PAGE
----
On October 22 and 23, 2007, the National Cancer Institute (NCI) hosted "The NCI Thyroid Fine Needle Aspiration (FNA) State of the Science Conference," a two-day gathering in Bethesda, Maryland. Its mission was to establish a comprehensive interdisciplinary informational dialogue dedicated to thyroid FNA. Preparations for the conference began 18 months earlier with the designation of a steering committee, the appointment of nine working committees, coordination with co-sponsoring organizations, and the establishment of a dedicated permanent web site. The function of the website was to serve as a permanent educational tool for health care practitioners and patients alike, as well as to foster on-line dialogue.
Six committees were charged with preparing summary documents based on literature reviews on the following subjects: 1. Indications/Pre-FNA requirements; 2. Training and Credentialing; 3. Technique; 4. Terminology and Morphologic Criteria; 5. Ancillary Studies; and 6. Post-FNA Options for Testing and Treatment. Three additional committees were formed, one each to oversee the website, publications ensuing from the conference and the establishment of an on-line educational cytopathology atlas.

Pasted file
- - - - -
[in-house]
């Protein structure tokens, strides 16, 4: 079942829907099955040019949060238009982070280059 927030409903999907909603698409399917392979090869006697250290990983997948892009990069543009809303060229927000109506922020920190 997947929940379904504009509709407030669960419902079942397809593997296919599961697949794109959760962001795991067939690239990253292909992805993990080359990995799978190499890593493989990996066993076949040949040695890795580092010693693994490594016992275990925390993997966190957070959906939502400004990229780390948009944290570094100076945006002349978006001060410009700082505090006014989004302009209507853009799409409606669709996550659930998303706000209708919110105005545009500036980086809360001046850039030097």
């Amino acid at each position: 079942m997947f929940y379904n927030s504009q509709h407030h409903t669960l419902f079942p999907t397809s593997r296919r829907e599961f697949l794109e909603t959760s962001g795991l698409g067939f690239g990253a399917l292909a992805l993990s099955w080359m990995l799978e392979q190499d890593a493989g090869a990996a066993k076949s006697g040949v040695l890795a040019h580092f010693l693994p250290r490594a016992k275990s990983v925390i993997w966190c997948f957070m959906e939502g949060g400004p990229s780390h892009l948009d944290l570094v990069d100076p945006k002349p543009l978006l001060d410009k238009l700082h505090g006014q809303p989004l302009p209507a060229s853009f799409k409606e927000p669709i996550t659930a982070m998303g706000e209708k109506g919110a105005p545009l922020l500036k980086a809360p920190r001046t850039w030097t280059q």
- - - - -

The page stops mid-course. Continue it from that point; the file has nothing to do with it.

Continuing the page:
Literature reviews were limited to English language publications dating back to 1995, using PubMed as the search engine, with key words determined by the committee members. The first draft of the committees' summary documents ("Review and Conclusions") was posted on the web site and open for on-line forum discussion from May 1-June 30, 2007. There were several subsequent drafts and on-line discussion periods (Aug 15 – Sept. 30, 2007 and Nov. 30-Dec. 15, 2007). The documents underwent revision after each comment period prior to re-posting on the web. The two-day "live" conference in October, attended by 154 registrants, comprised of pathologists, endocrinologists, surgeons, and radiologists, gave the committees an in-depth opportunity to present their conclusions and debate controversial areas.
This is an abridged version of the topics reviewed at the conference and the website. This is not a "standards of practice" guideline, nor is it endorsed as such by the National Cancer Institute.